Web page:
By Nicole Weinstein
The College Park Local Elections came to a close on the night of Tuesday, Nov. 7. The voting took place at the City Hall in College Park from 7 a.m. to 8 p.m.
Residents and students lined up in the rain to vote for mayor and council members for their district. Three University of Maryland students ran for city council.
Election winners can greatly affect student life. Several candidates campaigned on getting stricter about noise complaints and having the police shut down late night happenings around the university.
All of the incumbent candidates for mayor and council were re-elected. Mayor Patrick L. Wojahn was re-elected for his second term with 1,495 votes. Mary C. Cook came in second with 527 votes, Tom Chen was third with 351 votes and Lalzarliani H. Malsawma came in fourth with 98 votes.
Three student candidates—Alexander C. Tobin, Zack A. Miller, and Cindy Guijosa—ran for city council in hopes to better represent the student population of College Park. Miller and Guijosa ran with mayoral candidate Tom Chen.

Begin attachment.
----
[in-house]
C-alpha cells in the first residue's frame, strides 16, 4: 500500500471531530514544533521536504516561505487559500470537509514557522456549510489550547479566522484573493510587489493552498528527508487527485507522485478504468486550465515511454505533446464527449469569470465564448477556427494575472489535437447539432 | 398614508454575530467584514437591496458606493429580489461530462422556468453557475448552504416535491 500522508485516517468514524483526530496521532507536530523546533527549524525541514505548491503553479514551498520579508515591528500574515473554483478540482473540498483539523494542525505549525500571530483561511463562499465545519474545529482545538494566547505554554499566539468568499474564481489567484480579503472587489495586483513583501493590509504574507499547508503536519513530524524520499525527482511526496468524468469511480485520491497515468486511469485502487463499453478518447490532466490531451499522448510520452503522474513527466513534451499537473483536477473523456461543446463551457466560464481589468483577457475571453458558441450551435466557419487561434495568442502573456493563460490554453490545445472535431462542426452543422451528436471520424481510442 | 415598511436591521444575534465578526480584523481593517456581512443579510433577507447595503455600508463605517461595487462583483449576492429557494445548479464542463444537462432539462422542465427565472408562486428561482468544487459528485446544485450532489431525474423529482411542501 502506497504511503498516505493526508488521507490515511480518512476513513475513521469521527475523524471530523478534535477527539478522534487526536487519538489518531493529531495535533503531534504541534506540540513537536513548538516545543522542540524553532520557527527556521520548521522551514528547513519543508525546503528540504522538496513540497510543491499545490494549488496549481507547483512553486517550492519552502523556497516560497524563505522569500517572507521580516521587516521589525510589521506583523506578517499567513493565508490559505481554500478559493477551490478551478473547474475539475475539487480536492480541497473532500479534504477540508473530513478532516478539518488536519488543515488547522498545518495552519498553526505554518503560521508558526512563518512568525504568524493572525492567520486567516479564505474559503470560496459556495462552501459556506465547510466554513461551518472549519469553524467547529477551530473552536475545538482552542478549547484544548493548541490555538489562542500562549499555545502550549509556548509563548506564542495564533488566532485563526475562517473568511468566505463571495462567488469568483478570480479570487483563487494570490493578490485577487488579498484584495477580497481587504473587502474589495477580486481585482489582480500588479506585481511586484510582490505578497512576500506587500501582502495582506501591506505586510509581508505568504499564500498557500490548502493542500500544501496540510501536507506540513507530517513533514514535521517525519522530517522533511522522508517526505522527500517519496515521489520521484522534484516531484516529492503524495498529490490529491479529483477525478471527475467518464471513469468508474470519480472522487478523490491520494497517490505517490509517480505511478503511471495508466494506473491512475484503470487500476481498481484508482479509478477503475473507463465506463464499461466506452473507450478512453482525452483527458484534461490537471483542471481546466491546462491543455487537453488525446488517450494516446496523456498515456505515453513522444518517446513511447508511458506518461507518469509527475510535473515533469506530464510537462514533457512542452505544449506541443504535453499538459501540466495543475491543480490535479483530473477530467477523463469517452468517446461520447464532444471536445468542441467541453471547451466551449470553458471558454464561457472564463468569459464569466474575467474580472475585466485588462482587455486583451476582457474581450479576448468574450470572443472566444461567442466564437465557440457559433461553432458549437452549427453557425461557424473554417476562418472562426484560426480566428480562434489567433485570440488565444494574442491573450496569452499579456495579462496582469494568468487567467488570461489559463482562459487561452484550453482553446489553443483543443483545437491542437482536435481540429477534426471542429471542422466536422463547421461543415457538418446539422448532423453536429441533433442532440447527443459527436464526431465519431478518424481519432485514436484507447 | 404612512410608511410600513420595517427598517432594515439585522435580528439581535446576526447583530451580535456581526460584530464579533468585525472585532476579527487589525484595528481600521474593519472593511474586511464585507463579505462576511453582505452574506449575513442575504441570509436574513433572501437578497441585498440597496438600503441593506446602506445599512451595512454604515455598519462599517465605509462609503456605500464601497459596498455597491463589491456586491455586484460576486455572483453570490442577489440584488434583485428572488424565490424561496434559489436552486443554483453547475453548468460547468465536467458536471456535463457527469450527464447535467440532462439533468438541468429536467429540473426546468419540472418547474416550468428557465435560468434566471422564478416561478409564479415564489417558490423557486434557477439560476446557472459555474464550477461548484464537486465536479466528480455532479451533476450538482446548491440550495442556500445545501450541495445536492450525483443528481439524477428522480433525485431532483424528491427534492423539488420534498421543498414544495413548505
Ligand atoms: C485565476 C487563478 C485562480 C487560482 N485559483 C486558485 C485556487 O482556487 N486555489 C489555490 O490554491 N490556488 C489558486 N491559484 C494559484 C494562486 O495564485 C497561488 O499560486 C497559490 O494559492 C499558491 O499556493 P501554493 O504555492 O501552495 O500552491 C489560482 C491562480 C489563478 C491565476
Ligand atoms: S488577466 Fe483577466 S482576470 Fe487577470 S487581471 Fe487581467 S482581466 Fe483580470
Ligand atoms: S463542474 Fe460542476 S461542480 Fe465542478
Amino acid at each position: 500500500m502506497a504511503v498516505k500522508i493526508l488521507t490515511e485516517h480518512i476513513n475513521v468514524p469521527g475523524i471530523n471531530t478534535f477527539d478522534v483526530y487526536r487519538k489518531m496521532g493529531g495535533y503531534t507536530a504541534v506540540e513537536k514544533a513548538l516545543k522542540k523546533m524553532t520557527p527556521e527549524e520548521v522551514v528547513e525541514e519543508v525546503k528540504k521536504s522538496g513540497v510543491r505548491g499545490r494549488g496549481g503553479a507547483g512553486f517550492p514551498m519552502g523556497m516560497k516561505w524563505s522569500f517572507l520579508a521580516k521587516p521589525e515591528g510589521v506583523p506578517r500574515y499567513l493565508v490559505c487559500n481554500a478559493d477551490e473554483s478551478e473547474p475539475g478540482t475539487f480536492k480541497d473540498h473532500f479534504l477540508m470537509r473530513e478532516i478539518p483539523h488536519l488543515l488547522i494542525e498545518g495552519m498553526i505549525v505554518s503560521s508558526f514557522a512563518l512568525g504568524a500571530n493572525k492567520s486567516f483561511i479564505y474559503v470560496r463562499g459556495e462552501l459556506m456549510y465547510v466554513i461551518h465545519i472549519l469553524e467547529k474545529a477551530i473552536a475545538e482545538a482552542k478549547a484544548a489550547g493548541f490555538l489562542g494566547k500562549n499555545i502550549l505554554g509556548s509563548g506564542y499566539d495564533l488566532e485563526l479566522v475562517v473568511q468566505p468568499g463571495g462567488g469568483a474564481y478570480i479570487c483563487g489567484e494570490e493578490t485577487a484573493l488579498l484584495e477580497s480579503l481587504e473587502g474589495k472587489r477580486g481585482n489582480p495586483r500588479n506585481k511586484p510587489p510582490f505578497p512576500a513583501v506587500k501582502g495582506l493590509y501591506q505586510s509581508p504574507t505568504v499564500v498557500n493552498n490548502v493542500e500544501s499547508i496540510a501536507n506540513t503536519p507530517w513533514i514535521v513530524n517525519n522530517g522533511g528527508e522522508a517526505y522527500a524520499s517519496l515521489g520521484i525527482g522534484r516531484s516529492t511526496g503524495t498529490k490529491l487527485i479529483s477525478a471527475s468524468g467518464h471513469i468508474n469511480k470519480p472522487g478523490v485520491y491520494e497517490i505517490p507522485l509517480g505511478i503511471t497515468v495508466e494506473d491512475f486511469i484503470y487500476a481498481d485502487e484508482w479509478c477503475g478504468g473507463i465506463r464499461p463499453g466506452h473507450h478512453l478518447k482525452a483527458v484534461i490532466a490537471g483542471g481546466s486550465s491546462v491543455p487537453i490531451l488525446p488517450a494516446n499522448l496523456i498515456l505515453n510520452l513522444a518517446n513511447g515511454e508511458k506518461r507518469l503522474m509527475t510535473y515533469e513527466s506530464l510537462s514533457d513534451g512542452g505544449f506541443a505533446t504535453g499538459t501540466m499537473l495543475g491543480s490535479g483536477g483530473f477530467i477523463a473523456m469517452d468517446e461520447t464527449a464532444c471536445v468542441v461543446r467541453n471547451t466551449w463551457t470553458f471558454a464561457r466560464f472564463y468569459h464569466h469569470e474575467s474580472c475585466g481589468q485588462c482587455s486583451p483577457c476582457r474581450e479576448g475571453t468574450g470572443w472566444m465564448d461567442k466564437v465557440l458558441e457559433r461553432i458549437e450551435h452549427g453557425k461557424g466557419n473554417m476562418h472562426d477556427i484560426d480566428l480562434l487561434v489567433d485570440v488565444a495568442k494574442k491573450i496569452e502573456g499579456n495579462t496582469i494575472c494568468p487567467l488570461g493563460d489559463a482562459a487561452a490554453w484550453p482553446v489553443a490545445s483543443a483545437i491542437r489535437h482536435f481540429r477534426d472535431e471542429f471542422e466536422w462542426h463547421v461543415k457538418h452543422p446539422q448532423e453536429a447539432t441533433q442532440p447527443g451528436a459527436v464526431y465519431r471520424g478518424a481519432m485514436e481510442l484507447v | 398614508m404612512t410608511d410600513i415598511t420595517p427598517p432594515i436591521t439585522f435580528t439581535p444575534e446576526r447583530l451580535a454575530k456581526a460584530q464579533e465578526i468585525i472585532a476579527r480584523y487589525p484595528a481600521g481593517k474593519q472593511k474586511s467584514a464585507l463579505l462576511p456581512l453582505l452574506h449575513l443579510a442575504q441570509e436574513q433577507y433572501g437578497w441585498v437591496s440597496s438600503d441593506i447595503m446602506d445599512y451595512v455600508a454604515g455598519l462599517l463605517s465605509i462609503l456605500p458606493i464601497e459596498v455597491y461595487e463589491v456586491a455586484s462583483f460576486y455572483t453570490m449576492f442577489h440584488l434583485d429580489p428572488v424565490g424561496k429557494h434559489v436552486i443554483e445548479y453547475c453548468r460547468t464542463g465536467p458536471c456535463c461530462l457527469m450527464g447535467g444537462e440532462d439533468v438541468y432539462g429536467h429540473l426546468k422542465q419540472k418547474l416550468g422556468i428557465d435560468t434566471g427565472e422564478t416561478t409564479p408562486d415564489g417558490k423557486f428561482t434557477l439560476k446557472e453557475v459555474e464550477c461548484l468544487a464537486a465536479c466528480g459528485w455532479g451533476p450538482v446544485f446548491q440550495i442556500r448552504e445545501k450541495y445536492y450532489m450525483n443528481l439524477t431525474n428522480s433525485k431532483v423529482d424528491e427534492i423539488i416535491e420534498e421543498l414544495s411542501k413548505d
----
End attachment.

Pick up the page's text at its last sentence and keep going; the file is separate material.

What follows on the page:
“I personally voted for Tom Chen, Zack Miller, and Cindy Guijosa. As a student attending this university, I feel as though Tom Chen spoke out for our needs,” said sophomore communication major Lilly Valente. “A majority of College Park’s population is made up of college students, and this is why it important that he is representing this town.”
“I voted for Tom Chen and Zack Miller because I want College Park to remain a fun place to be a college student,” said sophomore journalism major Samantha Caruso, “I am worried about the future of the college if other candidates get elected. I feel he is someone who really cares about the students’ needs and wants to help, unlike the other candidates who are against them.”
Miller and Guijosa ran for District 3 but lost with 284 and 279 votes respectively to Robert Day and John Rigg. Tobin ran for District 2 and lost as well with 81 votes.
Tobin weighed in on the election results. He said, “I was overall pleased with the results. Mayor Wojahn, Councilman Brennan, and Councilman Dennis are great public servants that promote growth and inclusion. There are people who want to see the city work with the university–work with the students–and those people got a mandate at the ballot box. I will always have a passion for public service and law. I am sure this will not be the last time I engage in my community in a public way.”